The fault in Sindh's proposed marriage compulsion law

Instead of advocating for severe penalties for sexual crimes, curtailing basic rights is totally unacceptable

Rabia Azfar Nizami August 16, 2021

For years hardliners have been making excuses for the frequently occurring incidents of sexual abuse, attributing the crimes to women or a non-restrictive way of life, instead of demanding exemplary punishment for predators. Solutions are often offered in the form of a life style which is restrictive and curb the basic rights of a citizen, while absolving the predator of all blame.

Another recent attempt in this regard was the bill that Muttahida Majlis-e-Amal's Syed Abdul Rasheed submitted in the Sindh Assembly. This bill was asking to make it mandatory for parents to marry off their children after they reach the age of 18, while it was asking for a fine of Rs500 to be imposed on those found not following instructions. The proposed bill, also called the “Sindh Compulsory Marriage Act, 2021”, would make it binding upon parents to submit an affidavit at the deputy commissioner's office offering an explaination if they have not been able to marry their children off at 18.

Thankfully this proposal was met with the kind of opposition it deserved, both, from the provincial assembly and human rights organisations. According to the Women Action Forum (WAF) it was legally, ethically, and economically wrong to force parents to marry off their children. Even though we start classifying people as adults at 18, it is a crucial age for them, especially when it comes to their education and self-development, while pushing them into a marriage may cause irreparable damage to their character and impact their future.

The Aurat Foundation called this bill a joke, categorically stating that marriage should be a matter of free will and instead of contributing positively to society such a practice would only enhance poverty and frustration, resulting in issues like domestic violence.

Child rights' activists also maintained that such legislation clashed with Article 16 of the Universal Declaration of Human Rights. The International Convention gave fundamental rights to parents for making their own choices, pertaining to a child’s marriage.

According to Rasheed, the reason for submitting this proposed bill was an attempt to curb immorality in the country and this law would supposedly decrease sexual crimes. This reasoning is completely illogical as studies have shown that the majority of culprits involved in cases of sexual abuse were married. Very often children are sexually abused at the hands of relatives and even clerics, so getting married at 18 can hardly save a child, as abuse starts when they are much younger.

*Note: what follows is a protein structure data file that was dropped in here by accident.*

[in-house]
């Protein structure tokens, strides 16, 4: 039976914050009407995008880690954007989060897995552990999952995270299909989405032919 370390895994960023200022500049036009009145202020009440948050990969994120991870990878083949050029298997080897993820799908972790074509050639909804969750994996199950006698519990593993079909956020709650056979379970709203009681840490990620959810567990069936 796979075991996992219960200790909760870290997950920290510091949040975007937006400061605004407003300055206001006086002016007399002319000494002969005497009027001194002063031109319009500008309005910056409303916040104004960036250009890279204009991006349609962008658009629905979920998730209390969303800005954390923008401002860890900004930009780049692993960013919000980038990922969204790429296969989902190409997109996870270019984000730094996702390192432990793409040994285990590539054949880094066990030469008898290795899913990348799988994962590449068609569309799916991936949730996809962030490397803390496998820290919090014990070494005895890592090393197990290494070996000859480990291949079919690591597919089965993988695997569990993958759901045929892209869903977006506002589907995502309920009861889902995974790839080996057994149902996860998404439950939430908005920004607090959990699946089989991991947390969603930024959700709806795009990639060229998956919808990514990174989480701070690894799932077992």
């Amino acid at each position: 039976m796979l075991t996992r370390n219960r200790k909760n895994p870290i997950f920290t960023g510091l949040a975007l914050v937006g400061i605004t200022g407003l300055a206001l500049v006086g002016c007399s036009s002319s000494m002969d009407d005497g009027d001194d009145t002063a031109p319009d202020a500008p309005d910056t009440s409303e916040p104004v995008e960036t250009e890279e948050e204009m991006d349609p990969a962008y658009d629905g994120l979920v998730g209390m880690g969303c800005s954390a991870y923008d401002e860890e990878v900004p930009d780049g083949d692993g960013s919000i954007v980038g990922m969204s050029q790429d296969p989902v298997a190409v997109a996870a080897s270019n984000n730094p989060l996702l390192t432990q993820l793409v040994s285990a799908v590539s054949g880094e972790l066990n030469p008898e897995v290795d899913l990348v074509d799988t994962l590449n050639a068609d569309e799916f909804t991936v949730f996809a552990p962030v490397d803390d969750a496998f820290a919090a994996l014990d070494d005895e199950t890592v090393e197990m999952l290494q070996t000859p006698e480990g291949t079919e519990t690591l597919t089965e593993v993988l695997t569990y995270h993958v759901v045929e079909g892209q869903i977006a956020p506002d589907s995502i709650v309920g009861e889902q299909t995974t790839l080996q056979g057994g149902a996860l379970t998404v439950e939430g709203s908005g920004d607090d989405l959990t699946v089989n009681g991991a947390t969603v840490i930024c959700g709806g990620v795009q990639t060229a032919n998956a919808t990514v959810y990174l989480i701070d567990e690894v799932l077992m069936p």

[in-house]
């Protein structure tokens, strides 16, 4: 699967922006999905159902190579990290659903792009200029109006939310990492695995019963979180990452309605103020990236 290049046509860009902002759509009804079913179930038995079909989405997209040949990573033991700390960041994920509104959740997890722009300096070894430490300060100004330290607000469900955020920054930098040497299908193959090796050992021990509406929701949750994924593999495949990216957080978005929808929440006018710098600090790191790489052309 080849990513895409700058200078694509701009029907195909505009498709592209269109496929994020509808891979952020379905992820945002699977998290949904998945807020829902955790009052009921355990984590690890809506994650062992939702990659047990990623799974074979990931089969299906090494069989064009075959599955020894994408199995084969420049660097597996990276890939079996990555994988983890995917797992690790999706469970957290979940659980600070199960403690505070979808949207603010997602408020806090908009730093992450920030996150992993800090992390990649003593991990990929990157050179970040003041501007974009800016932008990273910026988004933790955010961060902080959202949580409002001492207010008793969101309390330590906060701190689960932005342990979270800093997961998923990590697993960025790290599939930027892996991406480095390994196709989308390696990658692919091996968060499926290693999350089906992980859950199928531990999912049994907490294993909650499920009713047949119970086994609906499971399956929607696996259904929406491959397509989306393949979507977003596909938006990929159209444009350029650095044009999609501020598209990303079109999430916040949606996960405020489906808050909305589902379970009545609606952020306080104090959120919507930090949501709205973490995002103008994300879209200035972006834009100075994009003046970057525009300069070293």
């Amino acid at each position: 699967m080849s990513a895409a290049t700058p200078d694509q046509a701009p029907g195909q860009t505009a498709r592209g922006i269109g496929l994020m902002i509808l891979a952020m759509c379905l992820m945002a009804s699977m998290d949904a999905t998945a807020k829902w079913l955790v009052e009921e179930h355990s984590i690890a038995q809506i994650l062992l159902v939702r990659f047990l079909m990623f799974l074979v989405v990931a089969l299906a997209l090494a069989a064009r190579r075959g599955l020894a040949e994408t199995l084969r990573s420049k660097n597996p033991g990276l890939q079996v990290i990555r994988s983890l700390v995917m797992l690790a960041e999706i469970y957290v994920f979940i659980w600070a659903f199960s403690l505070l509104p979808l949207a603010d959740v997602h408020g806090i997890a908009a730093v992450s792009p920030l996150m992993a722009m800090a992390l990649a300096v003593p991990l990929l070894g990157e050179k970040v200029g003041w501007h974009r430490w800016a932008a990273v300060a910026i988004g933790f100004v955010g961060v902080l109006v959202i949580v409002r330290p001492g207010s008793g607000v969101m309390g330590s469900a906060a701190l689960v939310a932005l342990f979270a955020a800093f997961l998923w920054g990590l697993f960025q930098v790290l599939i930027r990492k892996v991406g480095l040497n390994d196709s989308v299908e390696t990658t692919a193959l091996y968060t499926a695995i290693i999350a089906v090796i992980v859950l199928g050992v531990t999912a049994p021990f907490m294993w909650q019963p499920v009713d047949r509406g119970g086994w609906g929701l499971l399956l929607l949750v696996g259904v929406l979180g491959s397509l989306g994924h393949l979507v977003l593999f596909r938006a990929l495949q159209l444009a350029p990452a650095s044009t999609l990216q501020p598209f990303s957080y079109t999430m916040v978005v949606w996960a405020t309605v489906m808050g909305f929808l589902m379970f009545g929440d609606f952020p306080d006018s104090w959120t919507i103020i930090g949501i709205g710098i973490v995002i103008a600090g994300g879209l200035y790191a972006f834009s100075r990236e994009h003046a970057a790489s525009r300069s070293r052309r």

Instead of advocating for severe penalties for committing sexual crimes, making laws which curtail the basic rights of parents and children is totally unacceptable.

The provincial assembly passed The Sindh Child Marriage Restraint Act, 2013 in April, 2014, which declared the marriage of children under 18 years of age punishable by law, while it also provided penalties for a male contracting party, the person who solemnised the marriage, as well as the parent or guardian concerned. There was to be a prison sentence of up to three years and a fine of Rs 45,000.

Although it was definitely an important piece of legislation to end early marriages in Sindh, the law left room for amendments. One of the weaknesses in this law was that it did not include penalties if the groom was under 18. The law cannot be effective unless there is a penalty for whoever gives a child in marriage, irrespective of the child’s gender.

This law also missed out on the local government tier in substantive clauses, and the Union Councils were authorised to issue a license for nikkah registrars. In fact, the local government barely played any role in the implementation of this act.

The young people of our country are our future and it is important that we create an environment for them that helps develop their character and enables them to live their lives as strong, progressive human beings. Forcing them into marriages just because the law says so, is barely a way to do that. A child’s basic rights cannot be snatched away simply because the law is incapable of protecting them from the curse of sexual crimes.


Rabia Azfar Nizami

The writer is a PTI MPA and is a member of both Sindh Orphanage Board Social Welfare and Education SteerCo Sindh. She is an IT professional and an education activist. She is the chair of Regional Parliamentary Committee for ChildRights  and chooses to focus on the causes of PTI Thalassemia Free Pakistan and the right to education.

The views expressed by the writer and the reader comments do not necassarily reflect the views and policies of the Express Tribune.


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